New Discussion From the Storm Prediction Center
What does this mean for us? Simply put, it is discussing the northern movement of a better severe weather environment. The closer that warm front gets to Davidson/Williamson counties, the more unstable our atmosphere could potentially become tonight. We still think the *best* ingredients for tornado development is ever-so-slightly to our south, but this does not mean we are free from seeing severe weather or possibly a tornado.
Issuance of a tornado watch doesn’t appear likely *right now* for our two counties, but this could change as the night progresses.
NashSevereWx.com will continue to monitor this developing situation and updates will be provided on Twitter @NashSevereWx. Please monitor multiple sources for your weather information!
Tonight’s Severe Weather Overview
The threat for severe weather tonight is higher than it was yesterday.
Latest HRRR Model Loop (see below) shows storms developing after dark, then quickly intensifying and forming a line running from the southwest to the northeast.
Update: We think our severe thunderstorm potential will begin around 9 PM and end around 2AM. Remember, we are only talking about Davidson and Williamson Counties.
Once the storms form, they should pretty quickly race off to the east and leave us alone to sleep overnight.
The Storm Prediction Center included us in its 5% probability of a tornado happening within 25 miles of any point, which is in the brown-shaded region.
Tornadoes need lots of things to happen in the atmosphere to form. Two vital ingredients are wind shear and instability.
Like yesterday, there will be plenty of wind shear in place to rotate the storms that form.
Unlike yesterday, when there was no instability, tonight we expect instability (measured in “CAPE”) in Middle Tennessee. The big question tonight is whether that area of instability will rise far enough north and west to include us. To answer that question, we look to the weather models. There are several weather models, and each has its own answer to this question.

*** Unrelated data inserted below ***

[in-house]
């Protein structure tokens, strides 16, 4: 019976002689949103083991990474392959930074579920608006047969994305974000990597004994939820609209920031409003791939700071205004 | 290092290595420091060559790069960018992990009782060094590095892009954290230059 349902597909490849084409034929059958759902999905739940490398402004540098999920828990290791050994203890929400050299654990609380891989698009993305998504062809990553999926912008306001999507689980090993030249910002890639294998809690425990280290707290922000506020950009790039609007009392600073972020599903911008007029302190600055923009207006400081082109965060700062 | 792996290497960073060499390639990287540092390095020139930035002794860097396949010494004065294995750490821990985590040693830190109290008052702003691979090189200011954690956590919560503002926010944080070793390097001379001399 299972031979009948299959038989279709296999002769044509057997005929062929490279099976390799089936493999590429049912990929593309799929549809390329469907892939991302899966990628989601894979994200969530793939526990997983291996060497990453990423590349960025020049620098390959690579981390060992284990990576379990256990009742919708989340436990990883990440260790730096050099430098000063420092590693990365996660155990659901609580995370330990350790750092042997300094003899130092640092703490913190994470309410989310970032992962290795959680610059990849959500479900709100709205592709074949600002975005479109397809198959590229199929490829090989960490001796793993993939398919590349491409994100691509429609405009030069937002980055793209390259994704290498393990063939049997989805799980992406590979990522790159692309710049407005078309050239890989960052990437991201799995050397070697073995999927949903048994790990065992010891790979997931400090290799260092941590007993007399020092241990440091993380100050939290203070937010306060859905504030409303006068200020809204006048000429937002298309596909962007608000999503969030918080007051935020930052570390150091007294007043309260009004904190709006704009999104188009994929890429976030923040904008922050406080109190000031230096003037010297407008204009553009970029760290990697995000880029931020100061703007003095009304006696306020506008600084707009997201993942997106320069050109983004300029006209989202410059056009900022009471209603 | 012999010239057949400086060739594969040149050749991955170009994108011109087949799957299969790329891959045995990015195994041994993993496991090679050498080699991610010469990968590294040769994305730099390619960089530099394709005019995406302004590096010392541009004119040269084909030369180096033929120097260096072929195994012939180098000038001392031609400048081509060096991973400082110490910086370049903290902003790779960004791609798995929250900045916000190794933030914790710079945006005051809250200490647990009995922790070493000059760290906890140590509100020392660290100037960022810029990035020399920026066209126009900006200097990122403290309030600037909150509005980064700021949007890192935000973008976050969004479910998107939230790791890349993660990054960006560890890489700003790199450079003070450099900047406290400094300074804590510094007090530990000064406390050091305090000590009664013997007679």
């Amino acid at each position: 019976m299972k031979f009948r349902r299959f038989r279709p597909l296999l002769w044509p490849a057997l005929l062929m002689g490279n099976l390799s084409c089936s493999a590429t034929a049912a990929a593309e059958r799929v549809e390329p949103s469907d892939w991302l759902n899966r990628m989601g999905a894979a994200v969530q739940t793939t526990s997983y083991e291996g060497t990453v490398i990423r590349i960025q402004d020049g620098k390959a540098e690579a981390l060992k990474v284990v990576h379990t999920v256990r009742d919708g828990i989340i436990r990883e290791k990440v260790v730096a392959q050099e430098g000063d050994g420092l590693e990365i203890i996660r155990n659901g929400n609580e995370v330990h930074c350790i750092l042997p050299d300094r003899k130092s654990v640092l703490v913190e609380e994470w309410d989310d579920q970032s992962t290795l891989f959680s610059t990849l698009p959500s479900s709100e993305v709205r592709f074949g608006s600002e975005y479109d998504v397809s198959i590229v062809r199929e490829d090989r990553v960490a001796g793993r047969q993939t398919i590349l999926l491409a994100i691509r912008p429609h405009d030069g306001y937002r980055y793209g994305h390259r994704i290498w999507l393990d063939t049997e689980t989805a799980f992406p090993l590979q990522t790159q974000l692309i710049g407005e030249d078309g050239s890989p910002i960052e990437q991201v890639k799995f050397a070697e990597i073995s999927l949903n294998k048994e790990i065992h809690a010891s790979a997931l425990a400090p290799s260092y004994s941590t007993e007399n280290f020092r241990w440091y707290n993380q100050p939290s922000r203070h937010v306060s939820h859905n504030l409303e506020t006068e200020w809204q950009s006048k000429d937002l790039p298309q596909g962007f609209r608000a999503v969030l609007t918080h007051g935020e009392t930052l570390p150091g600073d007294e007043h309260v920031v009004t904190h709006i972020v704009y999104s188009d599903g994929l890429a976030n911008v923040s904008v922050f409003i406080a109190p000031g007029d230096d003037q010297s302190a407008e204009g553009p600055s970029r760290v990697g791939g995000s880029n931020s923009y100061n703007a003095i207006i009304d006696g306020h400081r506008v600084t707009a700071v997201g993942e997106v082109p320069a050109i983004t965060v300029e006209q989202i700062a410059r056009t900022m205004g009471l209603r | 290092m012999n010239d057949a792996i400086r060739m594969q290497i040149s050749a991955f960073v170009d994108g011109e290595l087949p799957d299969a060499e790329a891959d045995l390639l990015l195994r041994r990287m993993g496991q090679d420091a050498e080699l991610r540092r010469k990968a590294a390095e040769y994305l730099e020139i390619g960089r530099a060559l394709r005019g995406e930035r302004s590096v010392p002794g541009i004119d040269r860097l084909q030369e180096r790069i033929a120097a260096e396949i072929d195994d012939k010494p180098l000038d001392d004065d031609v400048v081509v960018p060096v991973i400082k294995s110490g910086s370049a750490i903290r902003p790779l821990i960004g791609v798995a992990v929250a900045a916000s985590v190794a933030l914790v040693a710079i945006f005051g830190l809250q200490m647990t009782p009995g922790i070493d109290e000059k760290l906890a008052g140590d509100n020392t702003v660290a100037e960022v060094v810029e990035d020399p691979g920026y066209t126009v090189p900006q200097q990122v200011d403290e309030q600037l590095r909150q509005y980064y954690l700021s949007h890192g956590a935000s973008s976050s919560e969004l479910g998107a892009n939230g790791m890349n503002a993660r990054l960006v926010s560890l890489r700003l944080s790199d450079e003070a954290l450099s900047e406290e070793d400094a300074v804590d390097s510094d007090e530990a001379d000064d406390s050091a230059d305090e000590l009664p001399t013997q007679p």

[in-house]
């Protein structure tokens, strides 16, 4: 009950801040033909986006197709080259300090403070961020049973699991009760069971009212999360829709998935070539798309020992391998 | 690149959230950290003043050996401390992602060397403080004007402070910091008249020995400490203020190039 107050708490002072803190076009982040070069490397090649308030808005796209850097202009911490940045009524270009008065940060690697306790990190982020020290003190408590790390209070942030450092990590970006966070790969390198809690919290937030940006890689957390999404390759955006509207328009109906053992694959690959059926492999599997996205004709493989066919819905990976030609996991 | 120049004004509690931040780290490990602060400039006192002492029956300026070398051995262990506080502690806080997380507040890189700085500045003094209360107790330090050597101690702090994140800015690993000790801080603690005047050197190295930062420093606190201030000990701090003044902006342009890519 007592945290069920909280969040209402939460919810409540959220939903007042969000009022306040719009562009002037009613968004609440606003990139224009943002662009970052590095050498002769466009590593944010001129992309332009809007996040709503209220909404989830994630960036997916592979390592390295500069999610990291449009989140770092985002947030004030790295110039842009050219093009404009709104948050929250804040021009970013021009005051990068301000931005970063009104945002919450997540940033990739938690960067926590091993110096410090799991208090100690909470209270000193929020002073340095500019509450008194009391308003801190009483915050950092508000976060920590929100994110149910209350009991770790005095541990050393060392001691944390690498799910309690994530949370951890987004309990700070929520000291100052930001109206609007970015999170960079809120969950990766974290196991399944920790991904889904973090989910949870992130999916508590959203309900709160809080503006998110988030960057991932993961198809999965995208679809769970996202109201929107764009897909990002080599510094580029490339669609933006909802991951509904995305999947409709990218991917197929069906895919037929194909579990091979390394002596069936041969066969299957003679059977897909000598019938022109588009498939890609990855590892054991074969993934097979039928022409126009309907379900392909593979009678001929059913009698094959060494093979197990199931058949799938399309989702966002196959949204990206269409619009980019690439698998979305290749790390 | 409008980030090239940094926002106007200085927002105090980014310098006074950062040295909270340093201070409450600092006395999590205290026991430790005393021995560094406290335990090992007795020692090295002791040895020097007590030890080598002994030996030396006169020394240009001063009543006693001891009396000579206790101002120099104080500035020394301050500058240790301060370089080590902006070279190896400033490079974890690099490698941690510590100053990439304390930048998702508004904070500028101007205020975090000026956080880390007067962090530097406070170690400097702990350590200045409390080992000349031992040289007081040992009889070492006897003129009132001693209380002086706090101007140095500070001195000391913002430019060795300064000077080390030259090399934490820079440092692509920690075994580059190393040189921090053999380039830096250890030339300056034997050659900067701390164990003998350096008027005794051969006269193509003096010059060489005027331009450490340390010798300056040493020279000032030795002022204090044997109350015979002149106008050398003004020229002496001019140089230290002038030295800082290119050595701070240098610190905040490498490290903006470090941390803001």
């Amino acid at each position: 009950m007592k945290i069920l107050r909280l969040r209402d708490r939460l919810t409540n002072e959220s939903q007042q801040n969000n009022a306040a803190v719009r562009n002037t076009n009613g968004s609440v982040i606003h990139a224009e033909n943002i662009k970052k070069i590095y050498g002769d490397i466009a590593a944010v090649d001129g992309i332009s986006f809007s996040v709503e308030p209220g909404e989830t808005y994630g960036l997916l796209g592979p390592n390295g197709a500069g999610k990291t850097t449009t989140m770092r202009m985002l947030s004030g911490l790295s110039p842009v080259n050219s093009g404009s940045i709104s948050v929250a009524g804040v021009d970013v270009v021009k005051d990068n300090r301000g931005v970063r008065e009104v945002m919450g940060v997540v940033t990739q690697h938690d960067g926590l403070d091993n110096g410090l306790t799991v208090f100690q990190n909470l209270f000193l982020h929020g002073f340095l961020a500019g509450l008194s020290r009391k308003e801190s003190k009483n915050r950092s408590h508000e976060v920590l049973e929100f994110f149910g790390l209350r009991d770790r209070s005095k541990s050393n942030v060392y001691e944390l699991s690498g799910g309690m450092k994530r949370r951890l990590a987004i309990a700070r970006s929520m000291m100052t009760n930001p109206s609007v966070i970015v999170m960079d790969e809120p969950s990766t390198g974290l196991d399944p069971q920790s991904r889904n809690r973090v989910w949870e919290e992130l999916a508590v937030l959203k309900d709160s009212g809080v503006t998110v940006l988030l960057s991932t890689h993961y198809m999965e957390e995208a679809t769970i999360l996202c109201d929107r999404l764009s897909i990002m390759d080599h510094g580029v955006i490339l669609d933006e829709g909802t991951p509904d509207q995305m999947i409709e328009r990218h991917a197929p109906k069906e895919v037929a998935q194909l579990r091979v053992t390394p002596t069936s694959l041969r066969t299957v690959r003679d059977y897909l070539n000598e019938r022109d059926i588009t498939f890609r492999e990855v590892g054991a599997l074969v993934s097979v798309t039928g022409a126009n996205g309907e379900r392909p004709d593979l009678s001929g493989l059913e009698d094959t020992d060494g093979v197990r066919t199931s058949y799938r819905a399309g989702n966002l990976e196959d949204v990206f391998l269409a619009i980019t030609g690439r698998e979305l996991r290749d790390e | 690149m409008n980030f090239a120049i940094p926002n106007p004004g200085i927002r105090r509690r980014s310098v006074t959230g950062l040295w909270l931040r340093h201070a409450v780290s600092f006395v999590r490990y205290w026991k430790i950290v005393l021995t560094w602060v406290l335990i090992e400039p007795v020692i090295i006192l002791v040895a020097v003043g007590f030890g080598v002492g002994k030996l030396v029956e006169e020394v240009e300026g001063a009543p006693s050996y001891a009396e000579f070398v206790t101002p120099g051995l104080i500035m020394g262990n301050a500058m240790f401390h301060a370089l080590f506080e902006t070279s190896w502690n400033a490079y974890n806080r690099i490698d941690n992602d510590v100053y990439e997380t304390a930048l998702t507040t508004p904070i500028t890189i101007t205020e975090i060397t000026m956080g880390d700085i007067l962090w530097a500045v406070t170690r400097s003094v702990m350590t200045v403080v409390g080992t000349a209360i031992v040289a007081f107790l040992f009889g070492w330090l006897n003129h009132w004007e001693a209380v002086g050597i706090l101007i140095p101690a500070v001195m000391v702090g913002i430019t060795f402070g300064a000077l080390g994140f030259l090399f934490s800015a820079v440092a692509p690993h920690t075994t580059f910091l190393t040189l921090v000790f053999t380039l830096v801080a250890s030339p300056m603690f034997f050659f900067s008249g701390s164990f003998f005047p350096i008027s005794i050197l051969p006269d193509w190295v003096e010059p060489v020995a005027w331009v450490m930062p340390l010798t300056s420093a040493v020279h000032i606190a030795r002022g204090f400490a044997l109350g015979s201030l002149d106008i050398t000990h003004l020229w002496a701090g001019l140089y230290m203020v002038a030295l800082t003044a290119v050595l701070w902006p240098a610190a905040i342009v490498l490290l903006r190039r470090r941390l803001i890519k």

First, there is the NAM4 model. This model has a reputation for overdoing things. It brings sufficient CAPE to cause severe thunderstorms — and possibly tornadoes — south of I-40:
Second, there is the more-reliable HRRR model. By 9 PM, it also has CAPE running up to I-40:
If this model is correct, it’s probably not enough CAPE to cause problems. I still think we will see some thunderstorms, and probably some strong/severe thunderstorms, but I will not be very worried about tornadoes if this model is correct about the CAPE.
The “Significant Tornado Parameter” is one (albeit, not a sure-fire) way of quickly identifying areas where tornado development could be greatest. The higher the value, the greater the probability of tornado development (but not a guarantee).
Here is the Significant Tornado Parameter from the HRRR model:
So, for now, I’m comforted that the instability and tornado potential is further to our south; however, one concern I have is that the last two runs of the HRRR model have brought the greater instability further north and northwest, which would only increase our tornadic thunderstorm potential.
The truth is we won't have a great indication of how bad the storms may be tonight until data returns from the 6 PM weather balloon. pic.twitter.com/p7gGgT3uWw
— NashSevereWx (@NashSevereWx) November 29, 2016
Tonight, you should closely monitor multiple sources of reliable weather information, to include local TV meteorologists and our Twitter feed @NashSevereWx. We do not post warnings to this website. Find them on Twitter, TV, your local radio, and your alert app. (If you look for them on Facebook, they might pop up on your feed in a couple of days).
The Storm Prediction Center has included us in its 15% probability of damaging winds within 25 miles of any point in yellow-shaded region:
Even without tornadoes, we could still see damaging straight-line winds via intense downdrafts from the thunderstorms we expect to develop.
The Storm Prediction Center thinks the hail potential is to our southwest:
Severe weather potential is slightly impressive today and is definitely something to watch. Stay in touch with @NashSevereWx on Twitter for intermediate updates. Further discussion and/or severe weather watches will be posted here if warranted, while warning information will be available on our Twitter, through the Nashville National Weather Service, and other media outlets.
This website supplements @NashSevereWx on Twitter, which you can find here.
Categories: Forecast Blogs